In grade school, our teachers made us write Valentine cards to every student in our class. I found this exercise frustrating and never quite understood the value until I opened my stack of cards. As contrived as it seemed, it provided one moment each year for everyone in my little world to think a nice thought about each other.
Holidays can be a double-edged sword – for many, they are a time to be with family, friends and loved ones; for others, the picture-postcard images that bombard them only serve to heighten their loneliness.
There are so many ways to counter this – and they take no more effort than we expended in grade school. My friend Ann Morris’ church has a group that gathers each February and sends a Valentine to every member who is over age 50. Much like the Martin Luther King holiday is evolving to promote community service, it could be time for Valentine’s Day to evolve as well.
Last summer, I took a larger role in my daughter’s life. We moved into an apartment together in Charlotte while she attended her senior year in high school and I commuted a few days a week back to Atlanta. We had some adjustment problems – after all, it had been eight years since we lived in the same house for more than a week or two. In the end, it was a wonderful experience.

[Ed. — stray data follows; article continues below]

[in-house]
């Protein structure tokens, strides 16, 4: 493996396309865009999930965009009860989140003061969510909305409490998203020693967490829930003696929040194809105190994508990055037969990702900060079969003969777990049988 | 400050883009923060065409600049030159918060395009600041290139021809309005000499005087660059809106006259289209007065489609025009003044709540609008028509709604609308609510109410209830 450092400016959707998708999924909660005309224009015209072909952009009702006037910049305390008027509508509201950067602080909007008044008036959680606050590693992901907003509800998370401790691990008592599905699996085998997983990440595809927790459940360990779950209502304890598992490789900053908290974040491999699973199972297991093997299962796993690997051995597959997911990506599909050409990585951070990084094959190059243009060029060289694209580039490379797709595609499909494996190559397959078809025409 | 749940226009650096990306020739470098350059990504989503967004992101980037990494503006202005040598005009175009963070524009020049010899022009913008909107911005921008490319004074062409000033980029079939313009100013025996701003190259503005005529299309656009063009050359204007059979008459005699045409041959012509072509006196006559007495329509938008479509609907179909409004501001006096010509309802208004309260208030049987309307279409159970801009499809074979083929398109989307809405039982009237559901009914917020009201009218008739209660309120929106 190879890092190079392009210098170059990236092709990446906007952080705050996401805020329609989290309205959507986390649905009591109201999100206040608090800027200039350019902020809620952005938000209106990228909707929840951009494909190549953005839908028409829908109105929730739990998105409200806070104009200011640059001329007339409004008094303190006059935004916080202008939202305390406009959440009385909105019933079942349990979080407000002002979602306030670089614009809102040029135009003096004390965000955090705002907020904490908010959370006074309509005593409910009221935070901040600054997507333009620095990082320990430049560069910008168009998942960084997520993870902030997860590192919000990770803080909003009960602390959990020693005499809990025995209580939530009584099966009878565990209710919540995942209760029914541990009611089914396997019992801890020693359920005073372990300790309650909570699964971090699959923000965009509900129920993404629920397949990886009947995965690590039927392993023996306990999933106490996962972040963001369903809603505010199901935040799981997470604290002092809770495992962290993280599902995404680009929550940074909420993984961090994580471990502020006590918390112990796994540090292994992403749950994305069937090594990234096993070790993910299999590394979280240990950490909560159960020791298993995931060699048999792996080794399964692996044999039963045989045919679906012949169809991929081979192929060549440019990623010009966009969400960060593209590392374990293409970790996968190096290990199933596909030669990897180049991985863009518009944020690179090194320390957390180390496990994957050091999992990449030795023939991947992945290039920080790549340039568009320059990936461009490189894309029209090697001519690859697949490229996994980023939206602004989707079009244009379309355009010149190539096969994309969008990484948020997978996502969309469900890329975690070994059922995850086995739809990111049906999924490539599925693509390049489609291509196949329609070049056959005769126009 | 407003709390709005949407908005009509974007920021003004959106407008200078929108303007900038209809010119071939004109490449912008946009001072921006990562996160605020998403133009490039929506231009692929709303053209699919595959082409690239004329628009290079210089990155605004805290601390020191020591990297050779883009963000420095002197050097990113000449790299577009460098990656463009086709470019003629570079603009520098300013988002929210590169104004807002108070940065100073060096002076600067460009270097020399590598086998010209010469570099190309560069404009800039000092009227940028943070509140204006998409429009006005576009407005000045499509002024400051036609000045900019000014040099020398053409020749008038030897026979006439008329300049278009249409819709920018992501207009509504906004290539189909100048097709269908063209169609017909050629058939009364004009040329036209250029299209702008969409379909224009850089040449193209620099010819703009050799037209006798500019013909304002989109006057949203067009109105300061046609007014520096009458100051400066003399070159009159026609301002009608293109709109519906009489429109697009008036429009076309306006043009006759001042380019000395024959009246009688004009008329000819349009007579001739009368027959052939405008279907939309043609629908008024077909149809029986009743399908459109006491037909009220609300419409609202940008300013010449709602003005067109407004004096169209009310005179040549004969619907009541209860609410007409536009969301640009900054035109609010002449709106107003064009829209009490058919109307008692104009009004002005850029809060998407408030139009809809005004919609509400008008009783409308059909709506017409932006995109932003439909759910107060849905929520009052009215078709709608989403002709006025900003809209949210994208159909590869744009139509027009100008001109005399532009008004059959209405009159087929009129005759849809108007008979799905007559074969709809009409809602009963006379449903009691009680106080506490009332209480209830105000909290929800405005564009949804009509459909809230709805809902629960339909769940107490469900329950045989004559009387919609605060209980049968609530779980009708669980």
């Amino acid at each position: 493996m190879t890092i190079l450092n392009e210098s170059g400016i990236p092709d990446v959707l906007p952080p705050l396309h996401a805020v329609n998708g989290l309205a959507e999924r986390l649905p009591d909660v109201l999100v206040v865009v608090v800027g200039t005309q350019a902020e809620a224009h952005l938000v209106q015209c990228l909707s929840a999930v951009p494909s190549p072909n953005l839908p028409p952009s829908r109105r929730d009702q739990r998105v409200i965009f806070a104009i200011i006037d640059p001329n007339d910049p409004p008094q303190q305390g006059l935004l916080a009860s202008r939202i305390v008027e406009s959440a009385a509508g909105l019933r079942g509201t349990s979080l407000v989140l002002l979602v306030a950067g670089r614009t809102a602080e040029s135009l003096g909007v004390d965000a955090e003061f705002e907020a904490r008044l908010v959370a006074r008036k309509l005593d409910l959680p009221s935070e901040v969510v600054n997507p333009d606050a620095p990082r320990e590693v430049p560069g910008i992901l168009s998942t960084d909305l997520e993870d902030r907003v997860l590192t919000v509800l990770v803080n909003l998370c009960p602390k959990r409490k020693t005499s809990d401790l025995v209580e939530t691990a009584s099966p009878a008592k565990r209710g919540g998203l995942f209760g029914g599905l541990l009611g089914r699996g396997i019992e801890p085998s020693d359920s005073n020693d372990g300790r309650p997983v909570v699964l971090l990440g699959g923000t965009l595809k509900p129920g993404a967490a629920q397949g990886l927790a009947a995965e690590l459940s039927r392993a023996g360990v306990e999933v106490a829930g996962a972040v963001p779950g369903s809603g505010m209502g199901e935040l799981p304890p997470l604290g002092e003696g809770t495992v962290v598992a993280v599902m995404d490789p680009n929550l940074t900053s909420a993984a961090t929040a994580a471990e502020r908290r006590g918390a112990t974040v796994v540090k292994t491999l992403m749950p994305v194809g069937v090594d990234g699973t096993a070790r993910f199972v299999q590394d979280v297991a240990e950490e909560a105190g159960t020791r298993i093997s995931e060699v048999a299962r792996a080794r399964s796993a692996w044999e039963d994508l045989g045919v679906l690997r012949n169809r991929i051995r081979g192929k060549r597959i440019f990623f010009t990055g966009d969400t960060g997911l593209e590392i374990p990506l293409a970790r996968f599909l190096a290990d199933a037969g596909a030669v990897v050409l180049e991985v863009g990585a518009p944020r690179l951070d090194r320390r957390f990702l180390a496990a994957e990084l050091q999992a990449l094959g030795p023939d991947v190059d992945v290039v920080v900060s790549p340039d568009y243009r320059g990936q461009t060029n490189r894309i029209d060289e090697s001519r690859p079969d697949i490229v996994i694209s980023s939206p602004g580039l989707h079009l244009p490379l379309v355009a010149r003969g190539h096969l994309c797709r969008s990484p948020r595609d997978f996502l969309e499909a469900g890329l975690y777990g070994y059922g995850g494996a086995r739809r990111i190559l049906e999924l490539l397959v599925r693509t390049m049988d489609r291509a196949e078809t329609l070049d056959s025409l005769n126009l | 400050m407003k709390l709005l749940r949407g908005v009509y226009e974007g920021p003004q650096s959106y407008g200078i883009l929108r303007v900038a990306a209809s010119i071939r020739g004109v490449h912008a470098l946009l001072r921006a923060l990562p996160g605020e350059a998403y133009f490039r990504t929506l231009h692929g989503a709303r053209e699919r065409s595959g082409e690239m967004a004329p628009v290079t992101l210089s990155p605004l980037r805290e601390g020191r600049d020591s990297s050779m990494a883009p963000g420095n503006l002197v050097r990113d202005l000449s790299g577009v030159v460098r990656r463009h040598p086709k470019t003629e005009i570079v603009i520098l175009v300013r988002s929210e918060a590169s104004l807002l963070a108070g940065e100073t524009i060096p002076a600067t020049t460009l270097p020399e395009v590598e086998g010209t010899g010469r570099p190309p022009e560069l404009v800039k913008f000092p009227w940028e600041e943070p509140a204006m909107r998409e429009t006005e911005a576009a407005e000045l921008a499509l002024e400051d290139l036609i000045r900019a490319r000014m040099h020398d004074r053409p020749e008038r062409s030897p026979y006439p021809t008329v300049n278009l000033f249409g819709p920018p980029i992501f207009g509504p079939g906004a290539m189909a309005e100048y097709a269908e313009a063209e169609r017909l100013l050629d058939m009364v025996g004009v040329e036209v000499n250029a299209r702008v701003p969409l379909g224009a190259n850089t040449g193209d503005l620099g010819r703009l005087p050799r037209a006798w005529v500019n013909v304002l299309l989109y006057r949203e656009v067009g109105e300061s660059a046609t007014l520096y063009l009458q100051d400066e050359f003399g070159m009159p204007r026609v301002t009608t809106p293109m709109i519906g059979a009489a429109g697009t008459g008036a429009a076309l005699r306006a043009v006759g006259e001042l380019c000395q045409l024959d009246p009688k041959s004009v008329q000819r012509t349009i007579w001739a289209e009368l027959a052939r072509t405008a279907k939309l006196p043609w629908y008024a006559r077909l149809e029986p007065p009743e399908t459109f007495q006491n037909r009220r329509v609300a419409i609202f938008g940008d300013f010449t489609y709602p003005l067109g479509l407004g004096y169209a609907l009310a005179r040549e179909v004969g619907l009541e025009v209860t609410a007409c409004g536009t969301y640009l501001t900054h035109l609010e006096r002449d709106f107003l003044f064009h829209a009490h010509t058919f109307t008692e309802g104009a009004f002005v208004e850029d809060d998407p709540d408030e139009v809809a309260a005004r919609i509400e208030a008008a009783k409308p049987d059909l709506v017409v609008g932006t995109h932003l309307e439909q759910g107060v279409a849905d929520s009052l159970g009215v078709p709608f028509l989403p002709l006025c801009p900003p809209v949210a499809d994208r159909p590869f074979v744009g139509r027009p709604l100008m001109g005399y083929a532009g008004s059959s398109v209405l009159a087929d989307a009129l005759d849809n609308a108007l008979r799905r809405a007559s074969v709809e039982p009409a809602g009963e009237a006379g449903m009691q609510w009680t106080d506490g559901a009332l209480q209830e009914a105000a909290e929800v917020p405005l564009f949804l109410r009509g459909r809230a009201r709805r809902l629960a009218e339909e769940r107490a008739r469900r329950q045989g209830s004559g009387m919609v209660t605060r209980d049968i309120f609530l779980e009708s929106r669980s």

Some of my friends thought, given the circumstances, I was going too far in my fatherly duties – that she had to learn that certain behavior results in certain consequences. I was torn. I didn’t want to stand between her and a life lesson. But I also knew that on my deathbed I wouldn’t look back and wish I had spent more time in the office last year. Was I making this sacrifice to make me feel better or was it truly the right thing to do?
I was burdened by two theories I once read about fathers. One says the way a father treats his children is instrumental in their adult perception of who and what God is like. The other says that a father should take his daughter out “on dates” – open the door to the car for her, hold her chair at dinner and have nice conversation across a table – to model how she should be treated later by a real date.
My daughter is now 18. I occasionally watch her pursue guys that her mother and I don’t feel are, let’s say, appropriate. Despite our desire to control the situation, we know she is getting old enough to make her own choices. I keep hoping that somewhere, in the back of her head, she remembers our evenings together and is only going through a phase.
Our time together as roommates has ended. But I know my role as her father hasn’t. When Valentines Day comes, I will send her a card and perhaps a gift. And if we aren’t able to have dinner together that night, I will try to remember that Valentine’s Day doesn’t have to be what the commercials are telling me. It is not just a day for people who are in love, but yet another reminder of how to act for those who love.